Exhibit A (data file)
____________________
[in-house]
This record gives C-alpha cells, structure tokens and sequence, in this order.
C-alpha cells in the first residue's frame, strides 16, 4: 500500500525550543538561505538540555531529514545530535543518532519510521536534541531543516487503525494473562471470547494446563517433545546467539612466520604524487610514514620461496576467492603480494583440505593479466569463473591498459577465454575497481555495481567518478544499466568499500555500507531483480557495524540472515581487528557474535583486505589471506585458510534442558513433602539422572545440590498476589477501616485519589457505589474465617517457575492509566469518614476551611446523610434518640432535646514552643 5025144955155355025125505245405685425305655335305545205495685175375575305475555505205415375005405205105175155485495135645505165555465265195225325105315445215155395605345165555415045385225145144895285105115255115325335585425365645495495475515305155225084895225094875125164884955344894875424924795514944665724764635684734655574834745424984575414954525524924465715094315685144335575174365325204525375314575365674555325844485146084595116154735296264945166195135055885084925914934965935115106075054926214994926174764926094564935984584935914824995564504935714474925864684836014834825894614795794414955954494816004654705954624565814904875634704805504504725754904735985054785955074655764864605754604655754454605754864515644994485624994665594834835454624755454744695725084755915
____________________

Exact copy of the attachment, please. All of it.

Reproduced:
[in-house]
This record gives C-alpha cells, structure tokens and sequence, in this order.
C-alpha cells in the first residue's frame, strides 16, 4: 500500500525550543538561505538540555531529514545530535543518532519510521536534541531543516487503525494473562471470547494446563517433545546467539612466520604524487610514514620461496576467492603480494583440505593479466569463473591498459577465454575497481555495481567518478544499466568499500555500507531483480557495524540472515581487528557474535583486505589471506585458510534442558513433602539422572545440590498476589477501616485519589457505589474465617517457575492509566469518614476551611446523610434518640432535646514552643 5025144955155355025125505245405685425305655335305545205495685175375575305475555505205415375005405205105175155485495135645505165555465265195225325105315445215155395605345165555415045385225145144895285105115255115325335585425365645495495475515305155225084895225094875125164884955344894875424924795514944665724764635684734655574834745424984575414954525524924465715094315685144335575174365325204525375314575365674555325844485146084595116154735296264945166195135055885084925914934965935115106075054926214994926174764926094564935984584935914824995564504935714474925864684836014834825894614795794414955954494816004654705954624565814904875634704805504504725754904735985054785955074655764864605754604655754454605754864515644994485624994665594834835454624755454744695725084755915